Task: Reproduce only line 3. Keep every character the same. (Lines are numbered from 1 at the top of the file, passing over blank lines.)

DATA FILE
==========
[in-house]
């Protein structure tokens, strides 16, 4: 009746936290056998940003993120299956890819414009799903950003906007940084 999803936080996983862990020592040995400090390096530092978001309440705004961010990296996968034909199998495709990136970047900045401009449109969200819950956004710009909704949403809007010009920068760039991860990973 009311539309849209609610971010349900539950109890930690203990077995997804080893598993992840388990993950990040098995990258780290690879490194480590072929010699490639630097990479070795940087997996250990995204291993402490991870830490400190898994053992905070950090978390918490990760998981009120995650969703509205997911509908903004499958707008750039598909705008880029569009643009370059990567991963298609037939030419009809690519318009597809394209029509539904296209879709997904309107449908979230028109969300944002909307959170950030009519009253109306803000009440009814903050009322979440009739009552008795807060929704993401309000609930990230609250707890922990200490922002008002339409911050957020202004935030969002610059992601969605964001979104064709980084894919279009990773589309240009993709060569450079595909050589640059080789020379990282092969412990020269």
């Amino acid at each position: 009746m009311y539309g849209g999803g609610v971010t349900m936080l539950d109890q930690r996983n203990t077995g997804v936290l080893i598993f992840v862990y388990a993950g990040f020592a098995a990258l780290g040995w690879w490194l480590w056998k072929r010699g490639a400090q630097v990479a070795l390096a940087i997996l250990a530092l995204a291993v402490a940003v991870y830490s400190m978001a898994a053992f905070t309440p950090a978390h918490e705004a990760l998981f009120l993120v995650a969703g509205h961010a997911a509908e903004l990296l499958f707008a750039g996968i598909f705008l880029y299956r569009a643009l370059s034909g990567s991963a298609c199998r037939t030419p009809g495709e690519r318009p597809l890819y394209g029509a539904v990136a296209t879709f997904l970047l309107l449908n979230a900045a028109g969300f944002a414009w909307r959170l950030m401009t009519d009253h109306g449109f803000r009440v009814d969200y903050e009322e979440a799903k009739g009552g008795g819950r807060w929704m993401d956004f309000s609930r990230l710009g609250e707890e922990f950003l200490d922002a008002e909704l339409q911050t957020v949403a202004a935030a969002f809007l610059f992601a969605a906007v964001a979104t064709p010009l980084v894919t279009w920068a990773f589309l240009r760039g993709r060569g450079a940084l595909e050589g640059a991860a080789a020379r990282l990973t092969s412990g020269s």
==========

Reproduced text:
């Amino acid at each position: 009746m009311y539309g849209g999803g609610v971010t349900m936080l539950d109890q930690r996983n203990t077995g997804v936290l080893i598993f992840v862990y388990a993950g990040f020592a098995a990258l780290g040995w690879w490194l480590w056998k072929r010699g490639a400090q630097v990479a070795l390096a940087i997996l250990a530092l995204a291993v402490a940003v991870y830490s400190m978001a898994a053992f905070t309440p950090a978390h918490e705004a990760l998981f009120l993120v995650a969703g509205h961010a997911a509908e903004l990296l499958f707008a750039g996968i598909f705008l880029y299956r569009a643009l370059s034909g990567s991963a298609c199998r037939t030419p009809g495709e690519r318009p597809l890819y394209g029509a539904v990136a296209t879709f997904l970047l309107l449908n979230a900045a028109g969300f944002a414009w909307r959170l950030m401009t009519d009253h109306g449109f803000r009440v009814d969200y903050e009322e979440a799903k009739g009552g008795g819950r807060w929704m993401d956004f309000s609930r990230l710009g609250e707890e922990f950003l200490d922002a008002e909704l339409q911050t957020v949403a202004a935030a969002f809007l610059f992601a969605a906007v964001a979104t064709p010009l980084v894919t279009w920068a990773f589309l240009r760039g993709r060569g450079a940084l595909e050589g640059a991860a080789a020379r990282l990973t092969s412990g020269s």